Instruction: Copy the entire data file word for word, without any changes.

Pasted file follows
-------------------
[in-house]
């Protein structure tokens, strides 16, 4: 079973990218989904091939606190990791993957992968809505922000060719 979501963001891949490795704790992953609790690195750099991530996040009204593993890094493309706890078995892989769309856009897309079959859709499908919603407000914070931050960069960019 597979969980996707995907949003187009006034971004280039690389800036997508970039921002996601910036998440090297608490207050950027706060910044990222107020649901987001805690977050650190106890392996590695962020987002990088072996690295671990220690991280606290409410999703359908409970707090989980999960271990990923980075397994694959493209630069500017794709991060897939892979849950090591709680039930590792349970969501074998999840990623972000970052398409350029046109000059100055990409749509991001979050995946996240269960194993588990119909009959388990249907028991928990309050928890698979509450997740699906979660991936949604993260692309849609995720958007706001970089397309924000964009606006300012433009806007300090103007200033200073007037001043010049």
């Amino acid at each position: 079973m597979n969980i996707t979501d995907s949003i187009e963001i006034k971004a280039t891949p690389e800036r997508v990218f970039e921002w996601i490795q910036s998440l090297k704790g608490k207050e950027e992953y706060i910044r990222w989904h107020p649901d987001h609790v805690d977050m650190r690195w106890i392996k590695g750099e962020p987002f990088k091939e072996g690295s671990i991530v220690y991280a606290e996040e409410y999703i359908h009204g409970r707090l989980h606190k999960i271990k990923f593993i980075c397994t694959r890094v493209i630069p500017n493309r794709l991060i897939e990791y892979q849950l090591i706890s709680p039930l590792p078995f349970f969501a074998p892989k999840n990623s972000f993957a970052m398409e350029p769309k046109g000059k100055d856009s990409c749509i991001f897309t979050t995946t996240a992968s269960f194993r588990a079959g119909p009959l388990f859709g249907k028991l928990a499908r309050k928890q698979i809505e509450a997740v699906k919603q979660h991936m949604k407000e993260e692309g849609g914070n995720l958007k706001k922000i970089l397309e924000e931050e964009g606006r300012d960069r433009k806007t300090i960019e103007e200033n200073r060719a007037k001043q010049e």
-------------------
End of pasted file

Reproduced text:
[in-house]
């Protein structure tokens, strides 16, 4: 079973990218989904091939606190990791993957992968809505922000060719 979501963001891949490795704790992953609790690195750099991530996040009204593993890094493309706890078995892989769309856009897309079959859709499908919603407000914070931050960069960019 597979969980996707995907949003187009006034971004280039690389800036997508970039921002996601910036998440090297608490207050950027706060910044990222107020649901987001805690977050650190106890392996590695962020987002990088072996690295671990220690991280606290409410999703359908409970707090989980999960271990990923980075397994694959493209630069500017794709991060897939892979849950090591709680039930590792349970969501074998999840990623972000970052398409350029046109000059100055990409749509991001979050995946996240269960194993588990119909009959388990249907028991928990309050928890698979509450997740699906979660991936949604993260692309849609995720958007706001970089397309924000964009606006300012433009806007300090103007200033200073007037001043010049």
């Amino acid at each position: 079973m597979n969980i996707t979501d995907s949003i187009e963001i006034k971004a280039t891949p690389e800036r997508v990218f970039e921002w996601i490795q910036s998440l090297k704790g608490k207050e950027e992953y706060i910044r990222w989904h107020p649901d987001h609790v805690d977050m650190r690195w106890i392996k590695g750099e962020p987002f990088k091939e072996g690295s671990i991530v220690y991280a606290e996040e409410y999703i359908h009204g409970r707090l989980h606190k999960i271990k990923f593993i980075c397994t694959r890094v493209i630069p500017n493309r794709l991060i897939e990791y892979q849950l090591i706890s709680p039930l590792p078995f349970f969501a074998p892989k999840n990623s972000f993957a970052m398409e350029p769309k046109g000059k100055d856009s990409c749509i991001f897309t979050t995946t996240a992968s269960f194993r588990a079959g119909p009959l388990f859709g249907k028991l928990a499908r309050k928890q698979i809505e509450a997740v699906k919603q979660h991936m949604k407000e993260e692309g849609g914070n995720l958007k706001k922000i970089l397309e924000e931050e964009g606006r300012d960069r433009k806007t300090i960019e103007e200033n200073r060719a007037k001043q010049e």